Product differentiation in a complex market
The Asian market is complex and varied. Traditional International Private Medical Insurance (IPMI) players target globally mobile people coming into and leaving the region. But increasingly, there is a demand for regional PMI from people crossing Asian boundaries whilst remaining within the wider Asia territory. Patients want the ability to access the best healthcare facilities wherever they are in Asia, or to be taken to a nearby centre of excellence if suitable treatment options are unavailable locally.
In China international PMI plans, which provide an element of overseas coverage, are more typically seen as high-end medical plans. Pricing remains important for this type of plan, but service is critical. The more comprehensive the product, the more important service and product flexibility becomes. Pricing takes a back-seat, with clients prepared to pay more to ensure a flawless service throughout their medical treatment.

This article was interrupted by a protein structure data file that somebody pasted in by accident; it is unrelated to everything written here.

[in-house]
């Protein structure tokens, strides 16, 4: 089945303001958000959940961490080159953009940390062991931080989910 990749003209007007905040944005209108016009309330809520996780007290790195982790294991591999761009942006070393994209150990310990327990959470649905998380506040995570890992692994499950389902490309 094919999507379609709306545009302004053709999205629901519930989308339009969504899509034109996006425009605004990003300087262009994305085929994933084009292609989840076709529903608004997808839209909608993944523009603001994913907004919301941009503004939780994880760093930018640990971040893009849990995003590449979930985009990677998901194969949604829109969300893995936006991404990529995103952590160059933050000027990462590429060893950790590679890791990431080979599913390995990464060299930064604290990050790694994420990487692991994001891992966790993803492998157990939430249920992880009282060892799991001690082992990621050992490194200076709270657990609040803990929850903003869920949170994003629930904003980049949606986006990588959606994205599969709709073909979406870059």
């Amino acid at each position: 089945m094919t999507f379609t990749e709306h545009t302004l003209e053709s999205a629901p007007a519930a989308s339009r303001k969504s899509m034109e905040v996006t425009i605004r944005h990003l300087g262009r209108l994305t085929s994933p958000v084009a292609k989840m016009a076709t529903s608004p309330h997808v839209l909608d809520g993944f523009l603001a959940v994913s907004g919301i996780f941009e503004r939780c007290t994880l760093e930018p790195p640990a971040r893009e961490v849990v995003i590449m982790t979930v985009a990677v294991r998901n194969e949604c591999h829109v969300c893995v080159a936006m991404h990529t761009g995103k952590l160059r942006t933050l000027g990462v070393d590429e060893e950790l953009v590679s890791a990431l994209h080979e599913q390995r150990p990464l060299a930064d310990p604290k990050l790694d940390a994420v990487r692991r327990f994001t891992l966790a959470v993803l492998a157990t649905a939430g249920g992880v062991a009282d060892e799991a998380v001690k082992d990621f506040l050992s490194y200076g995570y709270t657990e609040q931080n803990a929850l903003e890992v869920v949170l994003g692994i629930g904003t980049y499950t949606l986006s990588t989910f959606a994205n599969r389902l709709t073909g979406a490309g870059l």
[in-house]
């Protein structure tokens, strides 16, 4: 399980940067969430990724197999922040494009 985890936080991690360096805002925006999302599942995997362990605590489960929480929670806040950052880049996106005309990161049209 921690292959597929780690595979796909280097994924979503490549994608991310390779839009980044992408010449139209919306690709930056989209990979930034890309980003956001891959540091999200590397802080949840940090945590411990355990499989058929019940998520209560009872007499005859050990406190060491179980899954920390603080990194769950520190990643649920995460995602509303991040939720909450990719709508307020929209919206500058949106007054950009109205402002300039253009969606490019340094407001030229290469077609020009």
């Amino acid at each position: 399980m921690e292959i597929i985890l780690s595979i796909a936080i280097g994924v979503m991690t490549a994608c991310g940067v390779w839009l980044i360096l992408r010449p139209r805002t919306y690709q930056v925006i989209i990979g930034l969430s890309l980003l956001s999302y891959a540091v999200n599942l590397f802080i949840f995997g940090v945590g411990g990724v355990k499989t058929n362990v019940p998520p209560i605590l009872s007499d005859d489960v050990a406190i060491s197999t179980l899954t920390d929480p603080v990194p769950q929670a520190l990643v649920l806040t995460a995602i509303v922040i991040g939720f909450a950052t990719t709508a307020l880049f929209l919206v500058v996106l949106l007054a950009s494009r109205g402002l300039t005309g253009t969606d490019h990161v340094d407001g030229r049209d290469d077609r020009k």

Medium-term challenges for healthcare insurance
"The challenges over the next few years will come from the absolute necessity to be fully compliant with the regulatory environments in which insurers are operating, and to keep on top of the frequent changes," according to Marco Giacomelli. "Those who operate in any grey areas will eventually be found out as regulation is tightened."
Understanding demographics and how migratory patterns, aging populations and lifestyle trends will change the healthcare landscape will be key for insurers across Asia. Those who design products that cater for specific market groups will be the ones to succeed. Service remains critical and choosing the right technology to embed into solutions will allow insurers to stand out from competitors.